But if language is no sound factor of ethnological research, it may be put forward as a proof of common civilisation and used as a useful and reliable guide to the phenomena of early civilisations. Enormous, most ingenious, most painstaking have been the efforts to extract from the meanings of words a picture of the early Aryan civilisation previous to the dispersion of their tribes. Vedic scholarship has built upon this conjectural science of philology, upon a brilliantly ingenious and attractive but wholly conjectural and unreliable interpretation of the Vedas, a remarkable, minute and captivating picture of an early half-savage Aryan civilisation in India. How much value can we attach to these dazzling structures? None, for they have no assured scientific basis.”2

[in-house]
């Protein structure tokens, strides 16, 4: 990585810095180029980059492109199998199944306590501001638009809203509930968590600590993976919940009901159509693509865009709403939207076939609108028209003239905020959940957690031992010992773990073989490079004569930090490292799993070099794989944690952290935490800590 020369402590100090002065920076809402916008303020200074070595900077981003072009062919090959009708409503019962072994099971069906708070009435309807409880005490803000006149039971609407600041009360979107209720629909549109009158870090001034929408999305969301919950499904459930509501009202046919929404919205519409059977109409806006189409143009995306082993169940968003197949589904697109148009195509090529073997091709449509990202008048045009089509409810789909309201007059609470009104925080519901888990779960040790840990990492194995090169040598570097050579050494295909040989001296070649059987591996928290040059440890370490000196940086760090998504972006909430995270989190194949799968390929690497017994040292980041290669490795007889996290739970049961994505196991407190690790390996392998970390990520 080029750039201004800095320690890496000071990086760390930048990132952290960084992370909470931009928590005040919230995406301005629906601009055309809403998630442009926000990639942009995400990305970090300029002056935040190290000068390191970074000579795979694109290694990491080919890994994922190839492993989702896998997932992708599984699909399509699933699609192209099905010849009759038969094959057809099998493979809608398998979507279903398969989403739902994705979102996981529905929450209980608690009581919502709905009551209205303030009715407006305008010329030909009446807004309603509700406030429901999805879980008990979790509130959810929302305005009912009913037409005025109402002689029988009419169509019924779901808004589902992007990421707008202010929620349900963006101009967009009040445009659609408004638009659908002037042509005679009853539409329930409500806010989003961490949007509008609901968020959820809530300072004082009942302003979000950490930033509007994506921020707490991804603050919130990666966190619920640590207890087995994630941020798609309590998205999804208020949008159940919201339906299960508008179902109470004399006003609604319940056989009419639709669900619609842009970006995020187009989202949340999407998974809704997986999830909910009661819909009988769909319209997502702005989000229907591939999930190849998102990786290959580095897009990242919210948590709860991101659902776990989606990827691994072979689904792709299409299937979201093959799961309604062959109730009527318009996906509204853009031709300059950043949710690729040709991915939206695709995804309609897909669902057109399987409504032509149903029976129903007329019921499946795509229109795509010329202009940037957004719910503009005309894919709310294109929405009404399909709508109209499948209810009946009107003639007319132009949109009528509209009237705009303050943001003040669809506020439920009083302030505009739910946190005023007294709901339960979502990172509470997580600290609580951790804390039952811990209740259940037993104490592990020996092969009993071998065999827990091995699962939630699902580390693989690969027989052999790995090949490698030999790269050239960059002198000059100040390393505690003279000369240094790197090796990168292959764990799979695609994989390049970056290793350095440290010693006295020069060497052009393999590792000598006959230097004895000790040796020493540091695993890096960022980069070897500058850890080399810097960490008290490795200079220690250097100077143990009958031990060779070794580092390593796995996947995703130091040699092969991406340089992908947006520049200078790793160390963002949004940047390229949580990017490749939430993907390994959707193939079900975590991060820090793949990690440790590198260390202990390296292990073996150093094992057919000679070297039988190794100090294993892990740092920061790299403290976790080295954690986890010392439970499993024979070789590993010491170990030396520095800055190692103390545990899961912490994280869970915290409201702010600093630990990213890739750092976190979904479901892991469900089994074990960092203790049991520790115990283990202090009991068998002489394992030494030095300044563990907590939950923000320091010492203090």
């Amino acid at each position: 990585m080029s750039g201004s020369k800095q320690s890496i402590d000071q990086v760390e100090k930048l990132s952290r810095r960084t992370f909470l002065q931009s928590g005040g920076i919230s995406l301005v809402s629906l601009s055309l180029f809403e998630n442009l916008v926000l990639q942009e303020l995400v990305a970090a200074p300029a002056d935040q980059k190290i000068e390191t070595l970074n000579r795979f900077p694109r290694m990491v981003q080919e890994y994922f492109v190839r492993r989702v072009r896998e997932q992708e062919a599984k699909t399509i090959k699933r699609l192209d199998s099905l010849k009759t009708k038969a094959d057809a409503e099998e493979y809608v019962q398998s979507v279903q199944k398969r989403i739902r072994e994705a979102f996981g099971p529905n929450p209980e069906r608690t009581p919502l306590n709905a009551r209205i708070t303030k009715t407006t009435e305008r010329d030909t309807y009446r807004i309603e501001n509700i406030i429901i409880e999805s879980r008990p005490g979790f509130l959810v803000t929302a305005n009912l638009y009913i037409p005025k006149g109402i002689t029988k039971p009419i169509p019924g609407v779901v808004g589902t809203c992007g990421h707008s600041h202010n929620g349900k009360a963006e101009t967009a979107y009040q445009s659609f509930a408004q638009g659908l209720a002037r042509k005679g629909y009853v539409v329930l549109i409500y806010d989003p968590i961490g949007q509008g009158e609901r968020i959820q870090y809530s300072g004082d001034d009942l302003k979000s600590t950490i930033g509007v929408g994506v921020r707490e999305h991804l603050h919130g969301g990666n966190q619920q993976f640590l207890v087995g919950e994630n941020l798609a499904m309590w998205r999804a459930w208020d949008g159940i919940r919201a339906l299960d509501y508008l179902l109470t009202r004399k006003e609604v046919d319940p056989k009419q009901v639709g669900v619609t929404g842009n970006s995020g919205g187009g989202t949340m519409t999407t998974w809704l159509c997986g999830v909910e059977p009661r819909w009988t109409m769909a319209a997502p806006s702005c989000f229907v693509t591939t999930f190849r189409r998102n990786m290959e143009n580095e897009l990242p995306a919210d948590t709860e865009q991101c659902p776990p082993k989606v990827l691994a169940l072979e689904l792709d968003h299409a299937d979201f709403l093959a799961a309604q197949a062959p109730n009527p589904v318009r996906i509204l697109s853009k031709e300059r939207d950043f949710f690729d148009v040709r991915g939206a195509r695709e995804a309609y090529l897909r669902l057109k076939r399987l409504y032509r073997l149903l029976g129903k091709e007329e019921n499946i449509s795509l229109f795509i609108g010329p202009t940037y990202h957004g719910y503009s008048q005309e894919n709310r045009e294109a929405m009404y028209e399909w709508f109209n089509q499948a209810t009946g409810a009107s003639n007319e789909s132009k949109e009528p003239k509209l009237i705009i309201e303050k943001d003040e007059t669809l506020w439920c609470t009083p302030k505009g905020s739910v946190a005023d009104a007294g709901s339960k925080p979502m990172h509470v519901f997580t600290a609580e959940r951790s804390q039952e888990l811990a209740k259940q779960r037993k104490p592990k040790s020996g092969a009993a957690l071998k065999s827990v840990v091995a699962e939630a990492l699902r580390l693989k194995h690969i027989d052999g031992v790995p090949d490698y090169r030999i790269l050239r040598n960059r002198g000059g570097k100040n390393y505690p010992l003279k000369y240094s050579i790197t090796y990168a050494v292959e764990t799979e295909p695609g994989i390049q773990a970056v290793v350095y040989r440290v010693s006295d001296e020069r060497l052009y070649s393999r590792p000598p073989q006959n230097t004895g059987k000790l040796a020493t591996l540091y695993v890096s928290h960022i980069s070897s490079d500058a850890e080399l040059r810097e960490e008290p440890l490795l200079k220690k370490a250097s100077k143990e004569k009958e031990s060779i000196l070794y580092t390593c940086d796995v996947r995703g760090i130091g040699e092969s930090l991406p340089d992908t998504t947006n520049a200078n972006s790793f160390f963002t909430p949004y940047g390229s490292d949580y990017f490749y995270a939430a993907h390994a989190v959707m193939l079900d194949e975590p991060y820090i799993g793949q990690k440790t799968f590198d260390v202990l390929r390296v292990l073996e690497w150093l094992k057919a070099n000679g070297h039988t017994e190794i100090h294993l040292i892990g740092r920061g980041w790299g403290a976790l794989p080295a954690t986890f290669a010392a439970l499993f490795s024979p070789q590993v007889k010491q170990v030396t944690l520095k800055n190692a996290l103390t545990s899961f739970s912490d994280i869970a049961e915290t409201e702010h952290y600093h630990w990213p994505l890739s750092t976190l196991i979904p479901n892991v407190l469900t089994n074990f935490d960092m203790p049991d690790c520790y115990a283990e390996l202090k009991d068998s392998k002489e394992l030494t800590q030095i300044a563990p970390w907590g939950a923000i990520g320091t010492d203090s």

“The present theory is wholly illusory; for it assumes that common terms imply a common civilisation, an assumption which sins both by excess and by defect. It sins by excess; it cannot be argued, for instance, that because the Romans and Indians have a common term for a particular utensil, therefore that utensil was possessed by their ancestors in common previous to their separation. We must know first the history of the contact between the ancestors of the two races; we must be sure that the extant Roman word did not replace an original Latin term not possessed by the Indians; we must be sure that the Romans did not receive the term by transmission from Greek or Celt without ever having had any identity, connection or contact with our Aryan forefathers; we must be proof against many other possible solutions about which philology can give us no guarantee either negative or affirmative. The Indian suraÚga, a tunnel, is supposed to be the Greek surinx. We cannot, therefore, argue that the Greeks and Indians possessed the common art of tunnel-making before their dispersion or even that the Indians who borrowed the word from Greece, never knew what an underground excavation might be till they learned it from Macedonian engineers. The Bengali term for telescope is durbÈn, a word not of European, origin. We cannot conclude that the Bengalis had invented the telescope independently before their contact with the Europeans. Yet on the principles by which the philologists seem to be guided in their conjectural restorations of vanished cultures, these are precisely the conclusions at which we should arrive. Here we have a knowledge of the historical facts to correct our speculations; but the prehistoric ages are not similarly defended. Historical data are entirely wanting and we are left at the mercy of words and their misleading indications. But a little reflection on the vicissitudes of languages and specially some study of the peculiar linguistic phenomena created in India by the impact of the English tongue on our literary vernaculars, the first rush with which English words attempted to oust, in conversation and letter-writing, even common indigenous terms in their own favour and the reaction by which the vernaculars are now finding new Sanskritic terms to express the novel concepts introduced by the Europeans, will be sufficient to convince any thoughtful mind how rash are the premises of these philological culture-restorers and how excessive and precarious their conclusions. Nor do they sin by excess alone, but by defect also. They consistently ignore the patent fact that in prehistoric and preliterary times the vocabularies of primitive languages must have varied from century to century to an extent of which we with our ideas of language drawn from the classical and modern literary tongues can form little conception. It is, I believe, an established fact of anthropology that many savage tongues change their vocabulary almost from generation to generation. It is, therefore, perfectly possible that the implements of civilisation and culture ideas for which no two Aryan tongues have a common term may yet have been common property before their dispersion; since each of them may have rejected after that dispersion the original common term for a neologism of its own manufacture. It is the preservation of common terms and not their disappearance that is the miracle of language.